The Diatom Difference: Meet California’s Most Poetic Chardonnay

Since winemaker Greg Brewer’s Diatom arrived on the scene in 2005, the unoaked, modern, elegantly clad Chardonnay has been a cult classic, captivating the attention of wine enthusiasts: a disruptor that defies categorization.

Brewer, a winemaker who expresses himself with an eloquence that often includes culinary or musical descriptors, revealed that crafting Diatom Chardonnay is like “trying to capture something before it can become something else — it’s pent up and really high-strung, but it’s not off-pitch and trebly because there’s all this fat and bass on the front end from our beautiful fruit.”

In pursuit of simplicity, people often like to throw California Chardonnay into two camps, the first being the opulent biggie adorned with ripe fruits, toasty oak, and a creamy, buttery texture. At the opposite end of the spectrum, there’s the lean and racy kind, often associated with cooler climates and high acidity. Truth is, there are plenty of nuances to find between the two as California has a remarkable range of diverse soil types, microclimates — and winemakers.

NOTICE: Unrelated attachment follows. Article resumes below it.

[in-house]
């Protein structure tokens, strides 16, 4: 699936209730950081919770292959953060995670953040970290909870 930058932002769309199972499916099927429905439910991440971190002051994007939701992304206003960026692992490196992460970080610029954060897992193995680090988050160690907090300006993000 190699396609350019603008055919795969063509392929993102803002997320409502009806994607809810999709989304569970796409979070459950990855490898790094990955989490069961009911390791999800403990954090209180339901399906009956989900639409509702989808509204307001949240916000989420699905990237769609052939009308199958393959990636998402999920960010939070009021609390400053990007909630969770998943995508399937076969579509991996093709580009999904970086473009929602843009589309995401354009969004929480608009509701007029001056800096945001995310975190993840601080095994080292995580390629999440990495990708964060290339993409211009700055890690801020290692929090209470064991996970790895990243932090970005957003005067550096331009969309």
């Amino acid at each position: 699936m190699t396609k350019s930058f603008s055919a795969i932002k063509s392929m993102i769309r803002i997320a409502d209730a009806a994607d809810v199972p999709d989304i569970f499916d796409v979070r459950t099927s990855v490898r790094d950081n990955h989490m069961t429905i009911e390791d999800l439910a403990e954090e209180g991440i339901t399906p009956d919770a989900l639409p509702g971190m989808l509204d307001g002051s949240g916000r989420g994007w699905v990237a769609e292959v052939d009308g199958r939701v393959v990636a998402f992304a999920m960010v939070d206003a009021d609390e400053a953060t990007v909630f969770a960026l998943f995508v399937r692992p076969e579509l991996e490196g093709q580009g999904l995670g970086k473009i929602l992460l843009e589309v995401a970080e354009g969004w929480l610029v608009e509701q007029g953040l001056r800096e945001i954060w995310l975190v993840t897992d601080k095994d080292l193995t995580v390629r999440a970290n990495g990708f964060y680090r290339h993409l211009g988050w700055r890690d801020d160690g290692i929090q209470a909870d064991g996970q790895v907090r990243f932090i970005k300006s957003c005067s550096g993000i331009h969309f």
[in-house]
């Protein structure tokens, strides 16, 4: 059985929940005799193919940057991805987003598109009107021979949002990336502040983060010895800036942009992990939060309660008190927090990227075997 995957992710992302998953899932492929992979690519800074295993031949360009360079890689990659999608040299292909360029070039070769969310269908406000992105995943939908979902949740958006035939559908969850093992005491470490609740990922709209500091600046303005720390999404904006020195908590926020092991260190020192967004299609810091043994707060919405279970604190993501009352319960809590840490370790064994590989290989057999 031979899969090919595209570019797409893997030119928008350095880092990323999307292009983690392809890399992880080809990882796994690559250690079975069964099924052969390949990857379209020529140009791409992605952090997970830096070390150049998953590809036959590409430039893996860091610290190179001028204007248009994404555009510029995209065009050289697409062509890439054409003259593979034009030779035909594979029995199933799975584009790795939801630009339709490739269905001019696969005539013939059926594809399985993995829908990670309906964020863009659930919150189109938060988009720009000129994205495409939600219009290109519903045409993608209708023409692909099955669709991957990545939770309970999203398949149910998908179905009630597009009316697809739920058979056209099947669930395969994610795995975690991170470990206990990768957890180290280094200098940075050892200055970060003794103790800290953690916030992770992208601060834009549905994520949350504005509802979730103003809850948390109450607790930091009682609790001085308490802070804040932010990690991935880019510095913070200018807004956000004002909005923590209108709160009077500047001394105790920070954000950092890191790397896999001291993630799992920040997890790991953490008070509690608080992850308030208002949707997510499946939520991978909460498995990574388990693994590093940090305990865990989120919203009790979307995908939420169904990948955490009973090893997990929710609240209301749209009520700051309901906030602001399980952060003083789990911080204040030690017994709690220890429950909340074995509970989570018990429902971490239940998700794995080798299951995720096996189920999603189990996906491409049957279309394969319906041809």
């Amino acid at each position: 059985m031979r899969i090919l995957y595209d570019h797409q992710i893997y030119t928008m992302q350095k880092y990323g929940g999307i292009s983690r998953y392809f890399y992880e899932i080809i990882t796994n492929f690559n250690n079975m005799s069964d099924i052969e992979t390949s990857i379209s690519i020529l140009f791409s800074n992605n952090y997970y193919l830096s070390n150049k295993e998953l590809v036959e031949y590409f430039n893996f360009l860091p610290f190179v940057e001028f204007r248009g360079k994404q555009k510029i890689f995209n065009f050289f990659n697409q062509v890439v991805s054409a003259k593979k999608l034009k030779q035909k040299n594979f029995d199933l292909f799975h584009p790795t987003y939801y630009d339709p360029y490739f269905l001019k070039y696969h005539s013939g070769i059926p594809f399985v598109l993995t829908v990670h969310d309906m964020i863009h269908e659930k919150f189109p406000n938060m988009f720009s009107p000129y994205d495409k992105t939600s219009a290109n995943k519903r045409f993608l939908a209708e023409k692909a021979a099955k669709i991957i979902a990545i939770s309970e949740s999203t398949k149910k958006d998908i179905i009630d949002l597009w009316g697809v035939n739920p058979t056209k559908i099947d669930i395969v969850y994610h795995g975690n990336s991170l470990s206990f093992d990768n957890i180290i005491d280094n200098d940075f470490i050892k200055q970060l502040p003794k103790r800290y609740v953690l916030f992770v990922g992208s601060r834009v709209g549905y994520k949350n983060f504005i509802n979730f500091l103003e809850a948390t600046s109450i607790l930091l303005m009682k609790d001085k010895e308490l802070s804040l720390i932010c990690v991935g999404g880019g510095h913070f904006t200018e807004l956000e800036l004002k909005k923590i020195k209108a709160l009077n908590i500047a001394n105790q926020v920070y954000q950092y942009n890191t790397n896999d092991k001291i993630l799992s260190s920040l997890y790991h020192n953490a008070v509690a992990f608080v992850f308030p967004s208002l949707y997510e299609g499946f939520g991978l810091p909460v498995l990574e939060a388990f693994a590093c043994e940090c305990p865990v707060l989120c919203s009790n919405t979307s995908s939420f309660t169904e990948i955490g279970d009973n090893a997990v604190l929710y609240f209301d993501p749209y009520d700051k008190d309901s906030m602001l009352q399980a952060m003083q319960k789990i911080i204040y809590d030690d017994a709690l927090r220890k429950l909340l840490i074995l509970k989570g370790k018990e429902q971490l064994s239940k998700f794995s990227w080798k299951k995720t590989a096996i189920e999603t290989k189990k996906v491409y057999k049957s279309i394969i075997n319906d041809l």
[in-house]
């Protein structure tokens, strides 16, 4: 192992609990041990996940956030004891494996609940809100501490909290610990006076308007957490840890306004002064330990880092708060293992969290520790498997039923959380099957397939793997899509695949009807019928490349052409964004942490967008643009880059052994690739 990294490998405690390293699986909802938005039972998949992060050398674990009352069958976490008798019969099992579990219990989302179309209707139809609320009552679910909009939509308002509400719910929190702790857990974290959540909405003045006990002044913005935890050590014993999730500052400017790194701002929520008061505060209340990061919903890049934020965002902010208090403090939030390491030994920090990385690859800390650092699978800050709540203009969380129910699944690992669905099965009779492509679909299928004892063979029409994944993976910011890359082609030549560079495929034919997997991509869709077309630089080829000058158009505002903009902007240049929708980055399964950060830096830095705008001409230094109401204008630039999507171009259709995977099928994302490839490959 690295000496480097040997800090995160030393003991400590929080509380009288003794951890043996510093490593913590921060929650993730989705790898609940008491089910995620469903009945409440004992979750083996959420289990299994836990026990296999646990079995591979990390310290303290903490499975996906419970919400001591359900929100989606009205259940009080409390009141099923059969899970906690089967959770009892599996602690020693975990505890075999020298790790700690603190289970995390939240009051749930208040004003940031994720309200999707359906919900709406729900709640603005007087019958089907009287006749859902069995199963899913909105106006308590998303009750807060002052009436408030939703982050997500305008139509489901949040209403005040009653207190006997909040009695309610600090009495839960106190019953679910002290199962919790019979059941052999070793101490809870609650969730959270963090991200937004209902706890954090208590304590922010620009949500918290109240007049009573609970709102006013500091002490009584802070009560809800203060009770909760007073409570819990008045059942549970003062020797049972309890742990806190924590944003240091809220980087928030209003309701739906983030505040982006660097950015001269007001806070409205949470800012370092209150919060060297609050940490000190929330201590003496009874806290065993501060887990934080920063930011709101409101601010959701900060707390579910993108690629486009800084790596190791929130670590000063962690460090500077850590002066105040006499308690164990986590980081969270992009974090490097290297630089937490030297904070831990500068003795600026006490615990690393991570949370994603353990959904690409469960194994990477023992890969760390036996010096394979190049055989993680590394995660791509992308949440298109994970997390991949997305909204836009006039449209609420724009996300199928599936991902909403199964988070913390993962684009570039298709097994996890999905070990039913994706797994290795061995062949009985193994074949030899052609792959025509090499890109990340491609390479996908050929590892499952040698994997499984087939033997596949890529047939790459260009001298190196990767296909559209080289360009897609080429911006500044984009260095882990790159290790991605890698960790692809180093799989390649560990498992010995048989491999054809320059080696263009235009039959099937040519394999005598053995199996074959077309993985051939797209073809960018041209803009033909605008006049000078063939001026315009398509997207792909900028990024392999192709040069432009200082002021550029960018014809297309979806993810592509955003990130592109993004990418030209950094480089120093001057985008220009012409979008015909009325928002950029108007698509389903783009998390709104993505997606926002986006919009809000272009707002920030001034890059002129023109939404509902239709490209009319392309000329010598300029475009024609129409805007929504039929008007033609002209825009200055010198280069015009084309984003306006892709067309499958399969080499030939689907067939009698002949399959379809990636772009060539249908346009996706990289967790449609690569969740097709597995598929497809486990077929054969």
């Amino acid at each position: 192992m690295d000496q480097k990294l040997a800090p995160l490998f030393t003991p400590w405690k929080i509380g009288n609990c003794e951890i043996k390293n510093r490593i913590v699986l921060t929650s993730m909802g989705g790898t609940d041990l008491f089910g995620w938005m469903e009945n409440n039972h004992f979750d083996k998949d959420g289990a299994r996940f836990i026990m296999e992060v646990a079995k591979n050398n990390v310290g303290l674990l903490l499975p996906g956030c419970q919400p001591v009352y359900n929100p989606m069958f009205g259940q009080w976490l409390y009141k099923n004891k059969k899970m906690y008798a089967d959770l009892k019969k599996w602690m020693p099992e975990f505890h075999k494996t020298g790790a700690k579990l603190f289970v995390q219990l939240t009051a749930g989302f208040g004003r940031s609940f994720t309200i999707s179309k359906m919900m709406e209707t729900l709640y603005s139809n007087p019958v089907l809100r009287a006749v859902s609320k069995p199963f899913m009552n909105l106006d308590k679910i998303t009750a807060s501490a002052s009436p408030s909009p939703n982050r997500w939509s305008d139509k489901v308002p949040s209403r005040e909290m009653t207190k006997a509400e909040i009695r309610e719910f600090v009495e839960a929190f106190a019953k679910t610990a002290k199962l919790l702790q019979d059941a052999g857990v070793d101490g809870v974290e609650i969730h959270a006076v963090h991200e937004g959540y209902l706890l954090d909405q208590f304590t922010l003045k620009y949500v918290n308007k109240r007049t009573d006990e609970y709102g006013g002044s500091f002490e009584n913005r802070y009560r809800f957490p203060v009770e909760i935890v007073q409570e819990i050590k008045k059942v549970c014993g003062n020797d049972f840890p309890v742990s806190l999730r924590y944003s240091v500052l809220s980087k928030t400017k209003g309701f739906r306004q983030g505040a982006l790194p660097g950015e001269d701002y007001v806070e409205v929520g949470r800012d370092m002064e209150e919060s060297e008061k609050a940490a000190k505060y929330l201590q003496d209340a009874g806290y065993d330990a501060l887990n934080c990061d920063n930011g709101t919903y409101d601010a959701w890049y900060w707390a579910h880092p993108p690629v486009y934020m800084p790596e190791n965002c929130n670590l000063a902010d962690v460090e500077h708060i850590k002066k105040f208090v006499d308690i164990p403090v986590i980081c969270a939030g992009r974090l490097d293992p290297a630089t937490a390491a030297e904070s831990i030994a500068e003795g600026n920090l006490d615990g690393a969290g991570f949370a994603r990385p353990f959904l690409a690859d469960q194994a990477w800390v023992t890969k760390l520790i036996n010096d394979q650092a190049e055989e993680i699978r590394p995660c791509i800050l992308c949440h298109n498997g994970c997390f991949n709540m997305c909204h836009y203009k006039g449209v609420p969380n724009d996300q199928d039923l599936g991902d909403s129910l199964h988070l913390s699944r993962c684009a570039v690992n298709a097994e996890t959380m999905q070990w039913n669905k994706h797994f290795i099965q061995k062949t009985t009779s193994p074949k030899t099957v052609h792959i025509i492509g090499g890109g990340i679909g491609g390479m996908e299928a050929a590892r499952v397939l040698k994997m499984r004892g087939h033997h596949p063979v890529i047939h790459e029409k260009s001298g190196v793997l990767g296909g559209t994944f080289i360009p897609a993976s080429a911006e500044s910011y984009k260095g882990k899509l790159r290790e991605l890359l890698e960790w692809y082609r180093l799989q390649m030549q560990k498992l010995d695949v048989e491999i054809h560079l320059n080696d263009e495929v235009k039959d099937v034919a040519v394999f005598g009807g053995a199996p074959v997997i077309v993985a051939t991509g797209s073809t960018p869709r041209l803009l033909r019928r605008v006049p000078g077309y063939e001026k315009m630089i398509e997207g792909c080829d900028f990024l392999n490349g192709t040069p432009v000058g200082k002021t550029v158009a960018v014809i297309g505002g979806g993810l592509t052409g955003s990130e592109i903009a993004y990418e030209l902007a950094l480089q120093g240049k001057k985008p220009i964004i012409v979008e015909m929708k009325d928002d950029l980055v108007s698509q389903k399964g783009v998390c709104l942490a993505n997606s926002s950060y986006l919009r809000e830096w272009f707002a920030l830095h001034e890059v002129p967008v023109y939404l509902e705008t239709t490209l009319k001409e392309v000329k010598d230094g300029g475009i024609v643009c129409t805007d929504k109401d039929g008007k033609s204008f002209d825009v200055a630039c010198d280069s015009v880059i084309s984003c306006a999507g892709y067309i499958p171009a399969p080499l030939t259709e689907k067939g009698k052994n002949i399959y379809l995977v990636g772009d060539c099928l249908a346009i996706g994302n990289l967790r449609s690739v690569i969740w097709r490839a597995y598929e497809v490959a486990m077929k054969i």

Diatom Chardonnay, which is fermented in small stainless-steel tanks, blends complexity and harmony at an impressively accessible $25 price point. It delivers a big, lush, fruit-forward profile to delight those seeking indulgence and pleases fans of crisp, vibrant wines with its striking acidity and impeccable balance.

Terroir: The Diatomaceous Earth of the Los Alamos Valley

The winery’s name was inspired by diatoms, the single-celled algae that are ever-present in water, encased in glass in the form of transparent silica. This notion borders the poetic when considering Diatom’s Chardonnay, which is also transparent, bearing everything the terroir, climate, grape, and winemaker has to offer — except for oak. Over millions and millions of years, ancient diatoms accumulated and fossilized into the cliffs and soil of Santa Barbara as diatomaceous earth, which adds a white hue and, more importantly, a distinctive mineral, saline characteristic to the wine.

Technical Precision, Emotional Resonance in Every Bottle